Thursday, March 4, 2021

Party of One

Today's pretty trail

Yes, today it was just me for my Thursday hike. I decided to walk twice around Lake Padden, since it's one of my favorite places, and I could go at a more leisurely pace, stopping often at benches and enjoying the slower pace. Melanie couldn't come because she'd been able to get scheduled for a Covid vaccine shot, and that takes precedence. Now that I've been vaccinated (as of last Tuesday, along with friend John, with SG having received his first one earlier in the week), we are all feeling much relieved that Part 1 is behind us. We each received the Pfizer vaccine, and my only side effect from this first one was a sore arm for a day. I can still feel where the shot went in, but I wouldn't call it sore at all now, two days later.

Mossy tree branches

I don't have much in the way of pictures, since this is a fairly well-trodden and often visited place, but it never fails to be a lovely place to walk. The main trail around the lake is 2.6 miles, so twice around gave me 5.2 miles, and I enjoyed it very much, since there wasn't any rain, and only occasional gusts of wind.

Catkins on the trees

I looked for signs of spring, but the only thing I saw were these little early sprouts on the trees as they swayed in the breeze. Before you know it, they will blossom out in their full finery. Until then, I will keep looking and hoping for more. We have so much green around here, all the time, but much of it comes from moss. And the ubiquitous ferns.

Choppy waters

Every once in awhile wind would come up and I had to pull up my hood and stick my hands into my gloves, but mostly it felt quite comfortable. I saw quite a few people walking their dogs, some runners, and I was pleased to see that only a few people weren't wearing masks, even if they only pulled them up as they passed others (I was one of those myself). 

It was a nice day, and I was happy to get out, even if I was a party of one. Next week we should all be back to our normal routine, two or three of us together. Until then, I'll be enjoying reading about the goings-on of my usual blog suspects.

Monday, March 1, 2021

March memories

Golden crocus among the snowdrops

Boy, those golden crocuses sure looked a lot more brilliant when I leaned over to photograph them. I also noticed a few snowdrops mixed in, and figured that it would be a good enough shot to display on my blog. At least there are burgeoning spring flowers, and these snowdrops won't melt.

When I noticed that it's the first of the month again, and the first of March to boot, it brought back a long-ago memory of what this day once meant to me: it is the anniversary of my first marriage, in 1961. Wow, I thought to myself, it's been a half century since then! Are you noticing that I seem to have misplaced a decade? Yes, it's been sixty years!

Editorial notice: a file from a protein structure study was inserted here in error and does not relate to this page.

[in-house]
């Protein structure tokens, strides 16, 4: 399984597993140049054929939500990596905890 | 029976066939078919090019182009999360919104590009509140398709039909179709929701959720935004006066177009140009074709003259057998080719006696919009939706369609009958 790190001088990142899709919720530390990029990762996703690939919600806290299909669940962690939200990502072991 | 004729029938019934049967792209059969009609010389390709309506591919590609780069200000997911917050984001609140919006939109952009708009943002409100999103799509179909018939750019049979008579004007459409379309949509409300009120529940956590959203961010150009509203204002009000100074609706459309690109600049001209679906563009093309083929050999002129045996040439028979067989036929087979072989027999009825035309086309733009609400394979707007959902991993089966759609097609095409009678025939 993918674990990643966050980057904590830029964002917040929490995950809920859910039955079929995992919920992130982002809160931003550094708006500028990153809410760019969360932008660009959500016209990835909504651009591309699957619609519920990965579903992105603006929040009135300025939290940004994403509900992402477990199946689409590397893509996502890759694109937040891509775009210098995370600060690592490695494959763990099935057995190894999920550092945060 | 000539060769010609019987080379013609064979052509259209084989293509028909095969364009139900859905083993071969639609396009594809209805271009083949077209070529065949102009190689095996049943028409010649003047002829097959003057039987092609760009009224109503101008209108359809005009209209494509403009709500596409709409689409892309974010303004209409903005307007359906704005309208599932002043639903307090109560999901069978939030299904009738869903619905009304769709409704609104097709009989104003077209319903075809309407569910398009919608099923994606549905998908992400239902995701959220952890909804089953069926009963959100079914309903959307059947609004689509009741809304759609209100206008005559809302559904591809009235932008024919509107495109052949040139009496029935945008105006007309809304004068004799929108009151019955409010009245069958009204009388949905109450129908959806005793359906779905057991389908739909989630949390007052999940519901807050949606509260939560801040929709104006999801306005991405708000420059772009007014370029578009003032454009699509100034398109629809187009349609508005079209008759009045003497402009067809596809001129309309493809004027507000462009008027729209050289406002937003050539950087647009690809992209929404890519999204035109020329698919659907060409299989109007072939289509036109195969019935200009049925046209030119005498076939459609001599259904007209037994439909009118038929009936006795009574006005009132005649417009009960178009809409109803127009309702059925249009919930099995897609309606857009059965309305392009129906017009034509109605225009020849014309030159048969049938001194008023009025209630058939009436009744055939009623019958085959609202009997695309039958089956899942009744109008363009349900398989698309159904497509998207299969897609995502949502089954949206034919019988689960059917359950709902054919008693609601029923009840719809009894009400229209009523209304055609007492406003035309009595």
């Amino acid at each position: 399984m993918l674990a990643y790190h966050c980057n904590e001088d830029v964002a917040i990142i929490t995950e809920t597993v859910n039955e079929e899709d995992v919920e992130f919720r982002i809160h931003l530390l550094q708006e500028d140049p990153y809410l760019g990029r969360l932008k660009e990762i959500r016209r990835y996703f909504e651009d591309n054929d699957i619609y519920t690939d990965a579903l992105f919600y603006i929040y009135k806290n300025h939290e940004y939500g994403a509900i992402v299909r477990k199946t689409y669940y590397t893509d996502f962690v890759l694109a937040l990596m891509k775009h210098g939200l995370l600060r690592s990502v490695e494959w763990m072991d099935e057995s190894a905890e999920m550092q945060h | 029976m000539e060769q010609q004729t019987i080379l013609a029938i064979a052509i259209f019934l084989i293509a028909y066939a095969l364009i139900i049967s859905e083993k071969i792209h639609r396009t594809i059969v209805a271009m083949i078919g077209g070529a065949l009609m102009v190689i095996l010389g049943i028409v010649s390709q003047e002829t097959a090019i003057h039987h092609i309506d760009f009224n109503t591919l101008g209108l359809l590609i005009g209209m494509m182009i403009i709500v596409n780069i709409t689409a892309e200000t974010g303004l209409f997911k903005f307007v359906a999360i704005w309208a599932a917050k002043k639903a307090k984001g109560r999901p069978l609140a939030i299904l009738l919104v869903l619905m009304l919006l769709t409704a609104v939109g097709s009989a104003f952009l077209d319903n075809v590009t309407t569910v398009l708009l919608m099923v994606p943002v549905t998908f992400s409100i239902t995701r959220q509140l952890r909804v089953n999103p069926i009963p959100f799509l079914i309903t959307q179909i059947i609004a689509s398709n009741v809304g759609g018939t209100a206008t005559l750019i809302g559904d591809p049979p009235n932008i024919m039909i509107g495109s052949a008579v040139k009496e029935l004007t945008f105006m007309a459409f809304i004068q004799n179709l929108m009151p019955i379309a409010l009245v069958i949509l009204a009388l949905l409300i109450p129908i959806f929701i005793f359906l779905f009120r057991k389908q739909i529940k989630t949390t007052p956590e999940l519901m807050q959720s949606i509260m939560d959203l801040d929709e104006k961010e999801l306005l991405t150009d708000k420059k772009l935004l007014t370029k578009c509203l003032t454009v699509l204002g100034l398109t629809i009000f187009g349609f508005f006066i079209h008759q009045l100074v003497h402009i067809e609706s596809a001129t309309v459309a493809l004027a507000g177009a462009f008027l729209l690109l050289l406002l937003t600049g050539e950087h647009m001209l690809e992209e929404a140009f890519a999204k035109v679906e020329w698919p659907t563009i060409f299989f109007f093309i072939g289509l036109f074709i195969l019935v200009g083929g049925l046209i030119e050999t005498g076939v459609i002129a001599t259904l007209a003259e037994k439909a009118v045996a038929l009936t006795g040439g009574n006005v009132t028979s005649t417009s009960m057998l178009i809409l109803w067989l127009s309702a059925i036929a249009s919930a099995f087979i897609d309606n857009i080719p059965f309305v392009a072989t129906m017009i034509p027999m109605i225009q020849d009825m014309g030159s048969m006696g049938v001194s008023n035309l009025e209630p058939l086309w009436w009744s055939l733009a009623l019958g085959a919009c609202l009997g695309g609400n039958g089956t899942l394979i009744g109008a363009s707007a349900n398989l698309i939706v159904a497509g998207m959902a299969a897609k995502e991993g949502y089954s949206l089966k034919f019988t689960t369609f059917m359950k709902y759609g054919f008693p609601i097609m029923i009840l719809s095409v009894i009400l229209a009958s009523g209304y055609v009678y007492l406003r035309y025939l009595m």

My first husband, Derald, was also the father of my two sons. Now all three of them are gone, and here I am, writing a post sixty years after that distant day, with only memories (and a few pictures) left. If I ever need a reminder of how old I have gotten, all I have to do is dust off my treasure box of recollections. Or, failing that, count the aches and pains that visit me every day.

In spite of all that, I am more than grateful for what my current treasure box contains: a wonderful place to live, a sweet husband who cherishes our relationship, enough physical ability to get outside into the forests and wild places that surround me, and friends and family members who brighten my days.

March 1, 1961


Thursday, February 25, 2021

Another Interurban adventure

Looking out at Bellingham Bay

We were really unsure of the weather this morning, so Melanie and I decided to walk the Interurban trail once again. It's becoming a pandemic urban standby, when we aren't sure of the conditions. We expected wind, some rain, and moderate temperatures, and that's pretty much what we got. Except the rain fell heavily last night, and let up for the few hours we were on the trail. More wind and more rain are still to come today, although we had a nice little window of respite.

Fifty shades of green

As we walked on the very wet but well tended trail, we skirted myriad puddles and made our way past the many trail markers until we got to the boundary of Larrabee State Park, our turnaround point. Our conversation covered the gamut, from the state of our sore ankles (both of us) to the latest movie options to stream. 

Tiny little sprouts in front of an old hemlock

We saw plenty of signs of the spring to come. Buds are just beginning to open on shrubs. Although it will be awhile before we see any flowers on this trail, there are other places around town where I see that the crocuses are beginning to flower.